It was 2013 and State Representative Claire Levy, a Democrat from Boulder, was looking to introduce legislation that would increase Colorado’s renewable energy sources and reduce coal mining. She expected to have an ally in the person of another environmentalist and Democrat, Representative Diane Mitsch Bush of Steamboat Springs.
“Well, she was an ally,” Levy remembers, “but she insisted a lot that for the people in her district a lot of their economic security depended on these coal mines and she was going to put their needs very high.”
“It took courage, as a Democrat, to stand firm when there was real strong pressure to get everyone to buy into renewables,” Levy said. “It just took a lot of courage for him to stand up and say, ‘Yes, I can be on board, but you have to do something for my constituents. “”
Former colleagues of Mitsch Bush, who is now running for Congress in the closely guarded 3rd District of Western and Southern Colorado, describe her as a political freak and pragmatist with little interest in making headlines. Her tenures as state legislator and Routt County commissioner were defined by an almost obsessive attention to detail and a willingness to work with all parties, these colleagues recall.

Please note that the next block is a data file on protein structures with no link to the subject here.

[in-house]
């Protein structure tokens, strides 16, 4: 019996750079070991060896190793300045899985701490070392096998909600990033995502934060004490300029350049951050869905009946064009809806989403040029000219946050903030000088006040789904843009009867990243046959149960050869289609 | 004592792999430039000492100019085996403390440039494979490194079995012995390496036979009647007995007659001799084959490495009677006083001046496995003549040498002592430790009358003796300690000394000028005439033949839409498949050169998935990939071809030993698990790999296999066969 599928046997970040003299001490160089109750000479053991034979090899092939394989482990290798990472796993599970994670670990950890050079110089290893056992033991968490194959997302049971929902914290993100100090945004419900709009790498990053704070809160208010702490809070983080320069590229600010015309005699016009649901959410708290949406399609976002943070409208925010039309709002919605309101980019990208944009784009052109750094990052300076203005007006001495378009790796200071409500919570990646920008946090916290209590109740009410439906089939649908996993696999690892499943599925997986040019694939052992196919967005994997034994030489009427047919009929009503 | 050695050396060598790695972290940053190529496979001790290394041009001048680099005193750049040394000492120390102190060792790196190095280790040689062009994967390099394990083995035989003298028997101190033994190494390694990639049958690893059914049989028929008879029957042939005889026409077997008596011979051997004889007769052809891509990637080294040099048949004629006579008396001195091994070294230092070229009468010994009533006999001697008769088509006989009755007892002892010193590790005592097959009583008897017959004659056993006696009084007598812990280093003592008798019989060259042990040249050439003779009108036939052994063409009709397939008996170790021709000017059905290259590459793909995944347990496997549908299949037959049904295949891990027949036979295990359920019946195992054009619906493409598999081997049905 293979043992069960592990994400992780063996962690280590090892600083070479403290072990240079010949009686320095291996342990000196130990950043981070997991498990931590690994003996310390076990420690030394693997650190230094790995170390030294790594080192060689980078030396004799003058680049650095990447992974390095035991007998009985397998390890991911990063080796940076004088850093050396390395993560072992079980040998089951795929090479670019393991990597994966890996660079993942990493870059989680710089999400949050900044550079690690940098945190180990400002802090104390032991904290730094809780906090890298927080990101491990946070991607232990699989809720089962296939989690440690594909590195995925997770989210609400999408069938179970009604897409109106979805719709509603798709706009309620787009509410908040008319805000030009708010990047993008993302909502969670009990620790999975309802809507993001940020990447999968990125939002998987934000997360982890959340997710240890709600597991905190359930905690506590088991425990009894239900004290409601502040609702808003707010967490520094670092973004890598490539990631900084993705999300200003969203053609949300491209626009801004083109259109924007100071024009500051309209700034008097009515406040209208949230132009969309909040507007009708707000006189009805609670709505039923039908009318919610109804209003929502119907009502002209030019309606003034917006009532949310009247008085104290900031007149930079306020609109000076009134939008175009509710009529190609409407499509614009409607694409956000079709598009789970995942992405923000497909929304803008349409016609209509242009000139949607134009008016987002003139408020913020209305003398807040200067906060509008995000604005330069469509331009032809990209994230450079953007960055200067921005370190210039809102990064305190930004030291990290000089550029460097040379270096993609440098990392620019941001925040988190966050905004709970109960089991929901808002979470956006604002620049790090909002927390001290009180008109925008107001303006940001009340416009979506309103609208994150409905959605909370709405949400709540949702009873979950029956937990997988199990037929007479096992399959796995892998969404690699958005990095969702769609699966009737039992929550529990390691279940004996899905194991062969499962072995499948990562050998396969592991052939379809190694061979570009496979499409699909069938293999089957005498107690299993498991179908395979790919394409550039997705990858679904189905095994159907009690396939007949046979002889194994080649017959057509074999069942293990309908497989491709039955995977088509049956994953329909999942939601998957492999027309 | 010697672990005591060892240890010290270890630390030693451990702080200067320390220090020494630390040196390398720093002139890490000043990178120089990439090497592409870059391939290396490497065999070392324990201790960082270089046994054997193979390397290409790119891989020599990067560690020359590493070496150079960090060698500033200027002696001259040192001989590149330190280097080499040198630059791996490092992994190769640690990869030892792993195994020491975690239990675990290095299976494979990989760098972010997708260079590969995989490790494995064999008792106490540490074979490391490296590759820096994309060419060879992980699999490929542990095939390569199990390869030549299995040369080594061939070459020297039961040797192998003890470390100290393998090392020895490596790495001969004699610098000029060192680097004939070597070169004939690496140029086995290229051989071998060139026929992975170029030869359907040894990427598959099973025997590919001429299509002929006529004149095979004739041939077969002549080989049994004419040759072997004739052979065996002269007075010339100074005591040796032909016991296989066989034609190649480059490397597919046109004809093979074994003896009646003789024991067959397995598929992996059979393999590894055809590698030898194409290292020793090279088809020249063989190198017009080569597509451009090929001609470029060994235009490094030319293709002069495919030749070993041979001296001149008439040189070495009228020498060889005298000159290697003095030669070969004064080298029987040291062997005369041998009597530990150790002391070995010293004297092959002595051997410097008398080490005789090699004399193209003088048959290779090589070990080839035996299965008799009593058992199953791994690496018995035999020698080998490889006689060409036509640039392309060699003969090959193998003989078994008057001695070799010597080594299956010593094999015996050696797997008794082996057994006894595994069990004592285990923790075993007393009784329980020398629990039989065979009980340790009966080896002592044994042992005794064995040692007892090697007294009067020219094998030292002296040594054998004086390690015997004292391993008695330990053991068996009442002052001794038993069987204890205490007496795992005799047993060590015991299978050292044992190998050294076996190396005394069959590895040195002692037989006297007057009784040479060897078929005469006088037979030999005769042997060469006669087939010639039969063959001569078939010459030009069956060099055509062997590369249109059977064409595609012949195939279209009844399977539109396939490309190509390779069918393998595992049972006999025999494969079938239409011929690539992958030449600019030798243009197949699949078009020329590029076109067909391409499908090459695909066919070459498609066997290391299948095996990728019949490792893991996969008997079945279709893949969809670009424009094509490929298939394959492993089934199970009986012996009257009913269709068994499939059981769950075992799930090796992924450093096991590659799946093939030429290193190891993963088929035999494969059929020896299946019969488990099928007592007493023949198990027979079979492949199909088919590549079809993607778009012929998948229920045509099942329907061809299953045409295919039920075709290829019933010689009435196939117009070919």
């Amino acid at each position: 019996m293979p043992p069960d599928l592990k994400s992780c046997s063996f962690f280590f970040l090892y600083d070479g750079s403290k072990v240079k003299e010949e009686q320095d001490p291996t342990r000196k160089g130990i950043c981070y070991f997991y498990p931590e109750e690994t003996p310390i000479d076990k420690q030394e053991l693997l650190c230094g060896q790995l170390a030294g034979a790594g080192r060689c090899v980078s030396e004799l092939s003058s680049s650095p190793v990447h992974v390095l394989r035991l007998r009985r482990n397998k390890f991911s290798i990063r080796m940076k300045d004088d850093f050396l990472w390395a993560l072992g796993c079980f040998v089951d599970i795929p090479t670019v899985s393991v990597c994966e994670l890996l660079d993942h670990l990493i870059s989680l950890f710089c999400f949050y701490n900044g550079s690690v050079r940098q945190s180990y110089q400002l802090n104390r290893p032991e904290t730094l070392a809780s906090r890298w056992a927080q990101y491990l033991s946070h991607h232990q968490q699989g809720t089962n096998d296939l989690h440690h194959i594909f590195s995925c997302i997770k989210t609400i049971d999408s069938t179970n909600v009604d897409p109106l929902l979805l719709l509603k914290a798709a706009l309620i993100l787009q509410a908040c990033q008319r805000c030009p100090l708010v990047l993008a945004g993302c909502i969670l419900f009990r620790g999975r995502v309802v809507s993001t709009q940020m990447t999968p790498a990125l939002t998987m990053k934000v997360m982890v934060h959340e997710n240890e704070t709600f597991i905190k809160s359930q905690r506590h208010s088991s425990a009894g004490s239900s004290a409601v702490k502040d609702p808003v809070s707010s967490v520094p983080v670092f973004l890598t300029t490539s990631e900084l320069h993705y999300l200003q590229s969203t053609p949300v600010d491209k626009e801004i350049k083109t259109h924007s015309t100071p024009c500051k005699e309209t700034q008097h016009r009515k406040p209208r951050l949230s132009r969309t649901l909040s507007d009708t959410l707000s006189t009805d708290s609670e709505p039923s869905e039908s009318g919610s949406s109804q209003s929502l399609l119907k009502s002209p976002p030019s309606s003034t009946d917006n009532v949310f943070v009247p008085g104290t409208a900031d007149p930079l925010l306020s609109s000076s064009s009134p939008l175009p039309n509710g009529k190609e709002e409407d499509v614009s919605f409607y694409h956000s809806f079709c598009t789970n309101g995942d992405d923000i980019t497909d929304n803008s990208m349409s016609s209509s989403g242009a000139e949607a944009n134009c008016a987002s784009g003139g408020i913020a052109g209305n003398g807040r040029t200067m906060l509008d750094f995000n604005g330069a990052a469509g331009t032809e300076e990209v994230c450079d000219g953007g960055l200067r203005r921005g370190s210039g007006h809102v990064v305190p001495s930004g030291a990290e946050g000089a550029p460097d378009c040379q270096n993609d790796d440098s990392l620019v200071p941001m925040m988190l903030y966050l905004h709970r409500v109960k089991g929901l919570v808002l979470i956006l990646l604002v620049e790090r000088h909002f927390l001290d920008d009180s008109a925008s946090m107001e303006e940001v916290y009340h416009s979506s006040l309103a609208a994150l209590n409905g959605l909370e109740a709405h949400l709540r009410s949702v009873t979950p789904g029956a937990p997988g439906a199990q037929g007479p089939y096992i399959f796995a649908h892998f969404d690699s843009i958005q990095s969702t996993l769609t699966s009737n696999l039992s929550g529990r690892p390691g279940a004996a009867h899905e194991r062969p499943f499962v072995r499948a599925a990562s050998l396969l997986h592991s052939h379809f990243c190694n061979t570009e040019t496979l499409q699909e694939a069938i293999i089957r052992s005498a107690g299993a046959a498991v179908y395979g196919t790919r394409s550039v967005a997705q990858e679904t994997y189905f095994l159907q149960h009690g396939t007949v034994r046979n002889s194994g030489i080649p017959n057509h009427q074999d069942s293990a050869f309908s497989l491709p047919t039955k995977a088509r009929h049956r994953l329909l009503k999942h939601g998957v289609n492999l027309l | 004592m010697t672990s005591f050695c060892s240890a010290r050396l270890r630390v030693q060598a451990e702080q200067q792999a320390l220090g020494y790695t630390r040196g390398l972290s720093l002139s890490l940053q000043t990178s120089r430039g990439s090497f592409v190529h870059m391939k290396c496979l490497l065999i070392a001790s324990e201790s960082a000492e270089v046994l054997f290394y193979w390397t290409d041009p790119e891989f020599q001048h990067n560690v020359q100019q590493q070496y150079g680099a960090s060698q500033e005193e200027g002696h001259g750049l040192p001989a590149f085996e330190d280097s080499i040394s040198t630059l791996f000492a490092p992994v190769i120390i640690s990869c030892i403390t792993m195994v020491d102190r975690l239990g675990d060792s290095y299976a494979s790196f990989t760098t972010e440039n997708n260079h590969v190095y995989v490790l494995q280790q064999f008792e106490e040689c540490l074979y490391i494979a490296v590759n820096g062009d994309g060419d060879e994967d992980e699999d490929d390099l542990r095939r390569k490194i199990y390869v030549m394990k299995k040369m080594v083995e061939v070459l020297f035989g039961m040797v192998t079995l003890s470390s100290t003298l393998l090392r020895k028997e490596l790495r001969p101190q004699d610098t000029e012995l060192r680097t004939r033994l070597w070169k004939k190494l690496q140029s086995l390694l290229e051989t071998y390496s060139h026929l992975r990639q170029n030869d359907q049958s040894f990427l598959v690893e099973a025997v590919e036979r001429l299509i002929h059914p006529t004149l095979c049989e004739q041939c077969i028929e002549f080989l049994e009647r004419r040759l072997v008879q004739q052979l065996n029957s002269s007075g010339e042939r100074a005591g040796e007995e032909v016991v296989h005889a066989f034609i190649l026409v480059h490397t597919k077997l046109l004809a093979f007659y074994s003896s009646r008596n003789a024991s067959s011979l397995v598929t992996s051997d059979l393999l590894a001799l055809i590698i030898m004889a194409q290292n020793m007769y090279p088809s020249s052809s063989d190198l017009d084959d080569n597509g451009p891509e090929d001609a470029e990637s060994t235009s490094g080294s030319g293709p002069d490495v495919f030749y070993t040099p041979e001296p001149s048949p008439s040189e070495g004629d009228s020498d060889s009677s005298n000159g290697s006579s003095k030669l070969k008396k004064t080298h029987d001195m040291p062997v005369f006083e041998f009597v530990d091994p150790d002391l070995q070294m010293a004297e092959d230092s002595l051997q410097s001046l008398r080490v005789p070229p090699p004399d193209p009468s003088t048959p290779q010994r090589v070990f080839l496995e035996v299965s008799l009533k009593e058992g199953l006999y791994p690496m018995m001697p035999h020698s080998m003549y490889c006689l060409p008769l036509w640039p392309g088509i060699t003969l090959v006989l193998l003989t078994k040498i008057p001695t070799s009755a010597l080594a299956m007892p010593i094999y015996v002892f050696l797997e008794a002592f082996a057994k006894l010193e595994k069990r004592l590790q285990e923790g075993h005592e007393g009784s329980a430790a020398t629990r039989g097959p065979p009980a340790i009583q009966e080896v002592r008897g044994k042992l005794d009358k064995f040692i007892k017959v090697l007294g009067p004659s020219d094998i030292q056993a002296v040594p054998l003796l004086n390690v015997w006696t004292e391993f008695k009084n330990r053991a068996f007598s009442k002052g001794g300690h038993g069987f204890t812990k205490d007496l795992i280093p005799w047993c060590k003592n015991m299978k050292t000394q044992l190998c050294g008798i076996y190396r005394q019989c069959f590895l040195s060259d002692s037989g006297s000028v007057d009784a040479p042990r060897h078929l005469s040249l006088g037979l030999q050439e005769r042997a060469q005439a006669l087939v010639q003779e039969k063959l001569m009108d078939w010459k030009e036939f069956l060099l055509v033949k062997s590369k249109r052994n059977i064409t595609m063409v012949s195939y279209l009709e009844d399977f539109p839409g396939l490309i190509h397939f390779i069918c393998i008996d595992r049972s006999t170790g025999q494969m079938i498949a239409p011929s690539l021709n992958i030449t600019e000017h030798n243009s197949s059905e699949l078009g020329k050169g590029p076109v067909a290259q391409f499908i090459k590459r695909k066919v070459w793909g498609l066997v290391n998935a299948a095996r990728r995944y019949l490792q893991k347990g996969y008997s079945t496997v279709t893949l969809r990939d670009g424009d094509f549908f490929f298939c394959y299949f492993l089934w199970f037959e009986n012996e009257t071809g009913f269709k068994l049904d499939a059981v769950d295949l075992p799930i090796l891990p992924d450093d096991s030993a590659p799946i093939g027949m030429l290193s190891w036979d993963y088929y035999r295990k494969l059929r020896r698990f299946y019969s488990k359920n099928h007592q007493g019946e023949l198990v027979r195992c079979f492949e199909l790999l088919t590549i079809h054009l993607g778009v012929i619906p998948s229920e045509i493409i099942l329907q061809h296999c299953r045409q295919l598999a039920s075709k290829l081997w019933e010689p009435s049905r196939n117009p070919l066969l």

“If you look at her bills, they aren’t flashy, they don’t make the headlines, but they are significant policy changes that have really helped the lives of people in the district that she says. represented, “said Representative Daneya Esgar, a Democrat from Pueblo. .